Apparently Actually Listening to Women is a Superpower
These last two weeks I found myself a minor celebrity for the second time in my life, assuming that receiving mild fame for writing a love song to David Arquette counted as fame the first time of course. It was all about a brief article I wrote that went over advice I wanted to give my daughter about sex instead of lessons pushed by the purity and abstinence-only education groups. It was just a list of ten basic things along the lines of wait till you're ready, be wary of people trying to use shame to control you, protection is your friend, be open and honest, and most of all I love you no matter what.
Despite a life full of all kinds of wacky adventures, I am a strangely naïve person. For instance, I honestly thought Anti-Semitism no longer existed in America. No really, I thought it was gone like polio. I had similar misconceptions about the sheer number of people involved in the purity movement. I thought it was a few folks going hardline on the fringes.
I was wrong. I received hundreds, maybe thousands of comments, emails, friends on Facebook, messages, you name it. Just a flood of female readers sending me variations on, "Thank God someone is saying this," "I can't tell you how much I wish someone had told me this," and more depressingly, "I wish I'd had a dad like you."
That last one stayed with me because in the end the reason I wrote the piece actually had little to do with my daughter at all. I can't guarantee life won't beat me into mental instability and cruelty between now and her physical maturity. No man quests for the Rod of Asshole-Being. I hope I keep my best intentions in front of me as far as she is concerned.
No the real reason I wrote the piece is much simpler... I read the words of a woman that had grown up in the purity movement and it made me very sad. Then I read another. Then another.
I find that increasingly as I am around what I will term the wrong kind of men their problems seem to stem from a very important failing. They seem utterly incapable of simply asking themselves, "How does what I am doing affect the people I am doing it to?"
It is amazing to me how little this question gets asked even at the top levels where vast societal judgments are being enacted. When the Texas legislature was taking its stand against women's reproductive health, it wasn't even the fact that they so obviously were trying to shut down all the abortion clinics in Texas by whatever way they could.
No, it was that as woman after woman came up to tell their story, tell why they'd had an abortion or care they'd received from the clinics or birth control or any one of the dozens of reason that women use places like Planned Parenthood, the assorted men in the capital merely rolled their eyes and looked bored.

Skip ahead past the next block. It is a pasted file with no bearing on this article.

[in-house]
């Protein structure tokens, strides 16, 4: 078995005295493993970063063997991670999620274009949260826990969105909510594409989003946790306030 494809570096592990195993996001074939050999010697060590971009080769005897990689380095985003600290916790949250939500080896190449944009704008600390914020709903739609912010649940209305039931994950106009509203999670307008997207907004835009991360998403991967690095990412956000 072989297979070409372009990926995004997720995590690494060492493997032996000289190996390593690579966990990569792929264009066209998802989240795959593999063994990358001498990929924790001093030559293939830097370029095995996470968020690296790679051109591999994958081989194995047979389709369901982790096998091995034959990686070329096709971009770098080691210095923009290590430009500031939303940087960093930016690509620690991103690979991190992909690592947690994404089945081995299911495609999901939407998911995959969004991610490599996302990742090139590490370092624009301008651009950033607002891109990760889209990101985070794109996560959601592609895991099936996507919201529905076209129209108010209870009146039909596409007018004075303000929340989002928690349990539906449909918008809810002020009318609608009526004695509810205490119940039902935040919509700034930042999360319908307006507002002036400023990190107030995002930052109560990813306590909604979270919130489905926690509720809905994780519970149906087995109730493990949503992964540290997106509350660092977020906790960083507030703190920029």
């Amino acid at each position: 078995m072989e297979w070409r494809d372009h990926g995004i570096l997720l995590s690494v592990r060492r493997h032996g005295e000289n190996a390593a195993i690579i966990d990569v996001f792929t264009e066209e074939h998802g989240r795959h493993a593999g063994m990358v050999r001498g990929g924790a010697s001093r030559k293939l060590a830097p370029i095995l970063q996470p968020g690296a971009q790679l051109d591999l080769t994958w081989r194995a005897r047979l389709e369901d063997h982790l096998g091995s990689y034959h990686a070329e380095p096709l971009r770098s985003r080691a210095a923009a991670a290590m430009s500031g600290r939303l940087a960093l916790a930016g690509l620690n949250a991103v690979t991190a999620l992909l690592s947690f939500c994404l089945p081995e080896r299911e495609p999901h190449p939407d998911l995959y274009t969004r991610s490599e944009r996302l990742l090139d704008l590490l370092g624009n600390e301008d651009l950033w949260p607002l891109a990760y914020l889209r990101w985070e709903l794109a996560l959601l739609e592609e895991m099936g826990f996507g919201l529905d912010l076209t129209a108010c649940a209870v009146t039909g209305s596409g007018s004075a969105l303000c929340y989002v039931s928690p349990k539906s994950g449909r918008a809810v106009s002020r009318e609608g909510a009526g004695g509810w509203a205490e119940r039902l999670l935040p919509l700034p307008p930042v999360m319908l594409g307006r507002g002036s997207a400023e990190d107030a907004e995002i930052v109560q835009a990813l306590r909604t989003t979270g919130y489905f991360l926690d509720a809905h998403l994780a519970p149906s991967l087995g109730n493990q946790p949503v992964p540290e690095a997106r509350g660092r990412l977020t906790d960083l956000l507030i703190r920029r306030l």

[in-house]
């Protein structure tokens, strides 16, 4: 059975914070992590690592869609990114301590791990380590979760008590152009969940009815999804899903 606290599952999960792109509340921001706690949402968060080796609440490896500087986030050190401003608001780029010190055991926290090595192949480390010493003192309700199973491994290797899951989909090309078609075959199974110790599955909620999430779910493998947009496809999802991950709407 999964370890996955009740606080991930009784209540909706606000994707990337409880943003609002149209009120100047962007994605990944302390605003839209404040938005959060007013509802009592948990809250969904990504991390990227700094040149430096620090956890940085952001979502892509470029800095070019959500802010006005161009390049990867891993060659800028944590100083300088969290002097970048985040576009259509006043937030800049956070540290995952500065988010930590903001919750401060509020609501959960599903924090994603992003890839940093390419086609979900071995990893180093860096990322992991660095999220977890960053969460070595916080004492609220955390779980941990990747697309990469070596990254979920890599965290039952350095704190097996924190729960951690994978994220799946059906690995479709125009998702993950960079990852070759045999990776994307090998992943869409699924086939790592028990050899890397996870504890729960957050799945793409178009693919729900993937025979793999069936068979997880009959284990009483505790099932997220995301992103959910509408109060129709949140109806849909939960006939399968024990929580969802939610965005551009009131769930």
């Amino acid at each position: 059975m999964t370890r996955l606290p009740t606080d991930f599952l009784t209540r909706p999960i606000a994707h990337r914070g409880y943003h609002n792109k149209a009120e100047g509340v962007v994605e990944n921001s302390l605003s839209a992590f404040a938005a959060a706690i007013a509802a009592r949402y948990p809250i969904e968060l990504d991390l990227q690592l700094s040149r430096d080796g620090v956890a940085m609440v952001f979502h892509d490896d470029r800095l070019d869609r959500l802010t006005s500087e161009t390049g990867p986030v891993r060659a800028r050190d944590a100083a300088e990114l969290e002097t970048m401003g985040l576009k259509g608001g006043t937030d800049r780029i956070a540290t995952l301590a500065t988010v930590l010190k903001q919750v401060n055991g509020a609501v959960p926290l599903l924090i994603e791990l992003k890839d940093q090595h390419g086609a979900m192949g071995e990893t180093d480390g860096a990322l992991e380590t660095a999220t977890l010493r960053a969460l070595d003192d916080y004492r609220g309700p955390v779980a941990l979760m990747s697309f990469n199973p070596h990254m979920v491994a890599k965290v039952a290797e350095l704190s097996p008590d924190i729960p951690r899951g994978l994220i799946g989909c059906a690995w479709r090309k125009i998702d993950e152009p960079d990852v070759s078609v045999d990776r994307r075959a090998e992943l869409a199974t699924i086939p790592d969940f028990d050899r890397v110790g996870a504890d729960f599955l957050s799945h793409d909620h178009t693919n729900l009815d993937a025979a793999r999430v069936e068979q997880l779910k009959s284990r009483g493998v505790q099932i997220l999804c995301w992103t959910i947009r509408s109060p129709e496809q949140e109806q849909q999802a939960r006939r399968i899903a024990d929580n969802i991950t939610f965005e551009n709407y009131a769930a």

You have to really understand that for a moment... these are laws that they were passing that would directly affect if not the actual women speaking then the next generation of them to come along. You would think that a desire to be informed about the actions that they were about to take, the weight of the duty of their office, would compel them to be not just attentive, but passionately so. Would you pass a bill about cancer medicines without talking to cancer patients? Would you want to impose regulations on coal plants without asking the owners how those regulations would affect them?
A million choices as to my guidance of my daughter lie before me, and yeah, I've got a some ideas and morals and other emotional bric-a-brac that I have all lined up that I think is important to me.
But when I wanted to start showing her Doctor Who, I asked other parents how their kids had reacted to seeing it at whatever age they first introduced them to it. Why? Because while it's something that is fairly important to me and my life the real question is, "Is my fascination with this particular thing going to give my kid nightmares?"
Get it, I researched about a freakin' television show, and that's nothing.
One thing that has stayed with me since I took Human Sexuality in college (Sociology degree path, long sad story) was how deeply important it is to not instill some kind of fear of sex in a kid. They walk in on you mid-coitus, don't start throwing things and screaming. Just ask them to leave.
Why? Because attaching giant emotional triggers to sex is exactly what makes the purity movement so horrifying. I know this because I spent six straight hours unable to stop reading the accounts of women who had grown up in it. Women who had had their sexual nature so thoroughly repressed that as grown married people they could only find sexual release by asking their husbands to pretend to rape them. Women who couldn't be in the same room alone with a male friend or hug him because of an all-powerful invisible finger of sexual shame drilling holes in their souls.
Most of the response I got from the purity article I wrote was incredibly positive, though there were several men vehemently opposed to the liberal approach I was espousing.
And not one of them, not a single one, ever brought up how their morals might affect their daughter's eventual mental well-being. Only their behavior and how it conformed to their fathers' definition of correct.
That's what I see lately, this endless stream of men making decisions for other people based only on their own criteria of correctness. It never even occurs to them that these women are not pets and houseplants, but people. People like them. People with voices that will tell you in perfect detail exactly how wrong a path you're marching them at gun point down.
If you would just freakin' listen.
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